In Chukat, this week’s Torah portion, we read about the continued travails of the Israelites in the desert. Here we learn the people were kvetching and Moshe struck the rock to get water.  There we read:

The community was without water, and they joined against Moshe and Aaron. The people quarreled with Moshe, saying, “If only we had perished when our brothers perished at the instance of the Lord! Why have you brought the Lord’s congregation into this wilderness for us and our beasts to die there? Why did you make us leave Egypt to bring us to this wretched place, a place with no grain or figs or vines or pomegranates? There is not even water to drink!” ( Numbers 20:2- 5)

Moshe’s response to their myriad of questions was to come with Aaron to the entrance of the Tent of Meeting and they fell on their faces. God instructs him to go and speak to the rock to get water for the people. Instead of speaking to the rock he admonished the people and stuck the rock.  The water poured out and God punished Moshe. There we read,“Because you did not trust Me enough to affirm My sanctity in the sight of the Israelite people, therefore you shall not lead this congregation into the land that I have given them.” ( Numbers 20:12) He spent his life to get his people to the Promised Land and just like that he could not join them. The punishment seems to far outweigh the crime. What did Moshe do that was so wrong?

From their herd mentality to only thinking about food and water, throughout the book of Numbers we see the Israelites acting like children. On the simple level in our case they were complaining for water. One of Moshe’s missteps is that he reacts to their childish kvetching instead of actually answering their questions. Yes he does get them water, but their questions linger.

I was thinking about this recently when a friend recounted a story about  Libi, our three-year-old who is about to turn four this week. My friend asked Libi, “How many legs does an octopus have?” As it was shared with me, Libi looks at my friend with indignation as if it was a stupid question and said, “All of them”. All too often we get swept up into the questions that we think people are saying without just dealing with the simple level of the actual questions they ask.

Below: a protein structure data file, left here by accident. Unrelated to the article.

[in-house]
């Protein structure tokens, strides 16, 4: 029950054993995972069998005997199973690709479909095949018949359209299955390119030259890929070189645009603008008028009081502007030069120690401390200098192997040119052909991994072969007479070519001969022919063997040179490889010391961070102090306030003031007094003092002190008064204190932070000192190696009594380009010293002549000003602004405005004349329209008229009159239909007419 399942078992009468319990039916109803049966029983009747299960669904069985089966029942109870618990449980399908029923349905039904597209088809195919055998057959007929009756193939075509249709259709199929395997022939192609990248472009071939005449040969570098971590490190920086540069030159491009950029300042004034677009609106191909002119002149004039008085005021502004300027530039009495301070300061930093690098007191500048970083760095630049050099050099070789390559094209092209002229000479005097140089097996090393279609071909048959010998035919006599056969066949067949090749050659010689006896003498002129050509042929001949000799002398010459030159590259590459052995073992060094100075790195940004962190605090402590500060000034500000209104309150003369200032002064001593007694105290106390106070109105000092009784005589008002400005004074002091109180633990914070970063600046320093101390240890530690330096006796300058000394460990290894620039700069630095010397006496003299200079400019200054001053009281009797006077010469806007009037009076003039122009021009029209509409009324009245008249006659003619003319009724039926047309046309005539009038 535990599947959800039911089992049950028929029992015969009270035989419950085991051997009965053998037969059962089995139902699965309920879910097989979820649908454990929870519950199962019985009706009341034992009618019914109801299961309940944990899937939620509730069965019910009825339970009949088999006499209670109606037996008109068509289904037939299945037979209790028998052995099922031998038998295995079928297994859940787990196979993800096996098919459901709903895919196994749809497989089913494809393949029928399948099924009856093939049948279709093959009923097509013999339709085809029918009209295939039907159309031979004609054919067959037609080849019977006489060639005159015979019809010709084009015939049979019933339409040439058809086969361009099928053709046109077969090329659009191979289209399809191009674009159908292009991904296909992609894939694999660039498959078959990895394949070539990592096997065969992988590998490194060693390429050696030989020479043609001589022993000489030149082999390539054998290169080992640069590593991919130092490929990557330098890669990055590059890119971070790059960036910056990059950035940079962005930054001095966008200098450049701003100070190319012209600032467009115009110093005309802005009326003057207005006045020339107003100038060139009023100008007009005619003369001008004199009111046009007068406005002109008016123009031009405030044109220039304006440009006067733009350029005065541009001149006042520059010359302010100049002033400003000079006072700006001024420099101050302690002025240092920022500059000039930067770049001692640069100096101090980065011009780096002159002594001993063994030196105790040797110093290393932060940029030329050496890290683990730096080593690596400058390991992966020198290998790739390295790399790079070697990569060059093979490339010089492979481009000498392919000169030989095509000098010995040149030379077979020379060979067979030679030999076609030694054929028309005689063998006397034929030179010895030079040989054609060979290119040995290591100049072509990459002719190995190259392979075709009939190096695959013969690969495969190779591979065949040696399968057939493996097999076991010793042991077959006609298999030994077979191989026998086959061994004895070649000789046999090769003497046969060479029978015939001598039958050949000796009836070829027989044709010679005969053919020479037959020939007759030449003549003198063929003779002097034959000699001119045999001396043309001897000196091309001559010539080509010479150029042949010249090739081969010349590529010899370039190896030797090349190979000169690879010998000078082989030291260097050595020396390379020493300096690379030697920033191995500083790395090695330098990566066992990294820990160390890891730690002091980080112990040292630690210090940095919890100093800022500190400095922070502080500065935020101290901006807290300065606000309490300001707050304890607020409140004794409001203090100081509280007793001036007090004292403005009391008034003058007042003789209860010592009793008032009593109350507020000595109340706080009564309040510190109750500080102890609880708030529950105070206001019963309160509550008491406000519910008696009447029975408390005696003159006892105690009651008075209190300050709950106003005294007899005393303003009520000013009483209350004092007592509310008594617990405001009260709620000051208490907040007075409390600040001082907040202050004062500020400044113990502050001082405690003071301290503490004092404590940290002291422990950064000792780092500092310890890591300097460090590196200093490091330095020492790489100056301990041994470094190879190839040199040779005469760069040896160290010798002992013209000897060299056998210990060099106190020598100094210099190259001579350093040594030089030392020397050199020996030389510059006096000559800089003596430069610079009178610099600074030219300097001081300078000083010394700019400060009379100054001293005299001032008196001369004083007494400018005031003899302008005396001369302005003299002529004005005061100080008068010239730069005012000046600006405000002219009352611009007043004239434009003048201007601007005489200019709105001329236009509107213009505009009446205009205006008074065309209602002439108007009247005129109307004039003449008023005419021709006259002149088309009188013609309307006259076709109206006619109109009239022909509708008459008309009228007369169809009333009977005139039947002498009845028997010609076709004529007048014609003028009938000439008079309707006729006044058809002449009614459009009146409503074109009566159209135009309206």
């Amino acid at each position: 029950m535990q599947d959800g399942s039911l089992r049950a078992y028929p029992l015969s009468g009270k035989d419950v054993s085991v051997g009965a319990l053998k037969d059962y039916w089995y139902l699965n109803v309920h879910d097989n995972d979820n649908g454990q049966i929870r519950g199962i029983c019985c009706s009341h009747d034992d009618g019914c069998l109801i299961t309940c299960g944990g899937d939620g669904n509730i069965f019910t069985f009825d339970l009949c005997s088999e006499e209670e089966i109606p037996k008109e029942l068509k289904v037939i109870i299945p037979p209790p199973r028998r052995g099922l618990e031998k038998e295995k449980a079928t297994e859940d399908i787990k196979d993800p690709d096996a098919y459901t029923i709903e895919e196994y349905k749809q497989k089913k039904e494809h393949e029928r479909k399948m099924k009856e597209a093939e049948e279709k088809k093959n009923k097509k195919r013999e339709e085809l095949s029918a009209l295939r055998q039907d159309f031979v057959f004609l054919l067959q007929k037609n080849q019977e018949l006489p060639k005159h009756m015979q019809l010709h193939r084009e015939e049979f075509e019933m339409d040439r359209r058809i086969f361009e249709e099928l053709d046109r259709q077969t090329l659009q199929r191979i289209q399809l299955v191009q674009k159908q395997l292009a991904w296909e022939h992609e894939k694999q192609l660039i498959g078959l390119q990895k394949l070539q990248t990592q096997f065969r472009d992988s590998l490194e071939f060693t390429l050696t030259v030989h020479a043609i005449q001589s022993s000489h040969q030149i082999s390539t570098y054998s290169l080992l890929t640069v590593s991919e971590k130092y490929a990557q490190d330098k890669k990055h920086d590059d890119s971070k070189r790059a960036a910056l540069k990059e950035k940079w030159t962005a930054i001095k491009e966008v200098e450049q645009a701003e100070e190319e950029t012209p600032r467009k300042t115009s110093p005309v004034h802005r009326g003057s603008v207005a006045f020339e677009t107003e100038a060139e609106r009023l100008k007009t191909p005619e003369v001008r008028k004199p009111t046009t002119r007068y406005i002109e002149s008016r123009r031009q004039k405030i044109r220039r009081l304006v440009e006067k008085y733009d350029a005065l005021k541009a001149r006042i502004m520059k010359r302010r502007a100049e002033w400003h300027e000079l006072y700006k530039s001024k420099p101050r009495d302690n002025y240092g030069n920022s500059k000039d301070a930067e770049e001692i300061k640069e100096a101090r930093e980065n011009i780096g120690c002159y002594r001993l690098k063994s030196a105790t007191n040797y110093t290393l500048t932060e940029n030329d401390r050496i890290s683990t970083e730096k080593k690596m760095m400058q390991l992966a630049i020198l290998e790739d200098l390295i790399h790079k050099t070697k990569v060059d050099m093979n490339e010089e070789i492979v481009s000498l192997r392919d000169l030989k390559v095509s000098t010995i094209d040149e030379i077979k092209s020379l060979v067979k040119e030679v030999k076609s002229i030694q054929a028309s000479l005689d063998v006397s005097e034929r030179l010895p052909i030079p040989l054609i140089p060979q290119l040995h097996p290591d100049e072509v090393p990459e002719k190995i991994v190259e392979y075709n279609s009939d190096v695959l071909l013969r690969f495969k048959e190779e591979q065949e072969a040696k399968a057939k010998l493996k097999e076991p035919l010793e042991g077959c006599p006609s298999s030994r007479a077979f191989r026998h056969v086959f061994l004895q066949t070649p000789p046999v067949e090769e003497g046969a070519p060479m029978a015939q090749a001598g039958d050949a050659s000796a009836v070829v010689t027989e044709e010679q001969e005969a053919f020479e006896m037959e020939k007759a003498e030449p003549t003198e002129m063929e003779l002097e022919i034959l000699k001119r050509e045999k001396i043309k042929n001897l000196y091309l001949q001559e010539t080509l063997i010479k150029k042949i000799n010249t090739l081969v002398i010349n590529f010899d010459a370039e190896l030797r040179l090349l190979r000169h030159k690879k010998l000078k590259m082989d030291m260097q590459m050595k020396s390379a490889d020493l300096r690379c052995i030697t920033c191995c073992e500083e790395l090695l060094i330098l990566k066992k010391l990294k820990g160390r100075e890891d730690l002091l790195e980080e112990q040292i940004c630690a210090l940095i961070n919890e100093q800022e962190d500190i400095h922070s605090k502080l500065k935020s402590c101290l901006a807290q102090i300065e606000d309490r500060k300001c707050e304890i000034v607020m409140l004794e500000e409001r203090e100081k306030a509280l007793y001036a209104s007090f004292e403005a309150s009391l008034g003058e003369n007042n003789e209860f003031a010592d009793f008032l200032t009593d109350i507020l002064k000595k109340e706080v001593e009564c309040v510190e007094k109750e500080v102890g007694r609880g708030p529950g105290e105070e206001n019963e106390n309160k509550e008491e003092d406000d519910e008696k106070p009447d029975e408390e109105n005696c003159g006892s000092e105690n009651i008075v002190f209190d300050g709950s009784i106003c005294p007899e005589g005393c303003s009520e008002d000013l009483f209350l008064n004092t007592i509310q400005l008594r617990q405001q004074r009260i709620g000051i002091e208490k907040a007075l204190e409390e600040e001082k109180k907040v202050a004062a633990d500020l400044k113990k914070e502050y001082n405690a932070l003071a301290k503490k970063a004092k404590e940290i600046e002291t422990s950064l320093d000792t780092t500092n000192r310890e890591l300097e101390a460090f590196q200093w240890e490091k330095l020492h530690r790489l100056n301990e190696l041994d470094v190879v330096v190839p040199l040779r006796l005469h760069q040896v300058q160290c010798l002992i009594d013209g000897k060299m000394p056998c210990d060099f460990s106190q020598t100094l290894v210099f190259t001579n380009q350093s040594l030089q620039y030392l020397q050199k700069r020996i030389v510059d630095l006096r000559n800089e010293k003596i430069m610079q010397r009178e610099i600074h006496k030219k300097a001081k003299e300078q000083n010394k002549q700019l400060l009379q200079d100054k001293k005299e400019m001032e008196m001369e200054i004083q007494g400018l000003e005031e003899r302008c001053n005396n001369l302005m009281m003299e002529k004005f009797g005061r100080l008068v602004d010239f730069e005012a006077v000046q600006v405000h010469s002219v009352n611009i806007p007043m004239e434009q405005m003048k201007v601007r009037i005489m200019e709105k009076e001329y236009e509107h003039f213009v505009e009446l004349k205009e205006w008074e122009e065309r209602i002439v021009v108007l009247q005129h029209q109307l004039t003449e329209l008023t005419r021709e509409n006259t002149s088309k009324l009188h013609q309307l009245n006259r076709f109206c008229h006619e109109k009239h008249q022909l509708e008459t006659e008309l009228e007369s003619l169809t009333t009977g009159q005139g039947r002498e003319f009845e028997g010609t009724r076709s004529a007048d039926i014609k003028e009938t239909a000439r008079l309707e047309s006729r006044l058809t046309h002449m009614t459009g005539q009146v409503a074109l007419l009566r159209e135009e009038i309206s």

Why did God need them to go into the wilderness and almost die? Why was it important for them to leave Egypt to subside without “grain or figs or vines or pomegranates”? There is some depth to their questions. Why do we suffer? How do we make meaning when things do not go as planned? Surely they were thirsty, and they were also asking questions which could not be quenched by water.

The notion of ever getting to a Promised Land without suffering or issues of theodicy might always be beyond our reach. Moshe gave them a technical solution to what was clearly an adaptive problem.  In words of Martin Linsky, “An adaptive change that is beneficial to the organization as a whole may clearly and tangibly hurt some of those who had benefited from the world being left behind. “(Leadership on the Line: Staying Alive Through the Dangers of Leading) The Israelites needed an adaptive change which would help them as an organization, but sadly to achieve this Moshe needed to be left behind. 

-It is crazy to imagine fOuRLOW turning four. Happy Birthday Libi. Thank you for reminding us to not lose the question in the process.

The Trump Holy Bible: Lessons from the Red Heffer

At the start of Chukat, this week’s Torah portion, God tells Moshe and Aaron to instruct the Israelites regarding the ritual law of the Red Heifer (פָרָה אֲדֻמָּה‬) used to create the water of lustration. The cow was to be without blemish, have no defect, and not have borne a  yoke. Eleazar the priest was to take it outside the camp, observe its slaughter, and take some of its blood with his finger and sprinkle it seven times toward the Tabernacle. The cow was to be burned in its entirety along with cedar wood, hyssop, and crimson stuff. The priest and the one who burned the cow were both to wash their garments, bathe in water, and be unclean until evening. The ashes of the cow were to be used to create the water for purification from having had contact with death.

It is noteworthy that all other communal sacrifices were of male animals, but the Red Cow was of a female animal. Rabbi Aibu explained the difference with a parable: When a handmaiden’s boy polluted a king’s palace, the king called on the boy’s mother to clear away the filth. In the same way, God called on the Red Cow to come and atone for the incident of the Golden Calf. (Numbers Rabbah 19:8)

To me this parable is relevant in at least four ways to the horrid events from this last week when the Trump administration took to separating children of immigrants from their parents. On the most basic level, this Midrash suggests the sense of connection between a mother and her child. Just as the Red Cow has to clean up for the Golden Calf, children cannot be separated from their parents. On a second level it points to the fact that it will take a miracle for this administration to cleanse themselves  of their sins. Ain’t no magic burnt dust going to help them at this point. Thirdly we need to have more female leadership to clean up Washington. I am having trouble believing that a female commander-in-chief would have suggested this idea.I might be wrong about the gendered assumption, but we do need to clean up our government.  Finally this use of this Midrash comes to point that you could take almost any proof texts from almost any where to prove almost anything you want. AG Sessions will be damned by any God he believes in.  Immorality is immorality, it has no place to hide behind religion or scripture.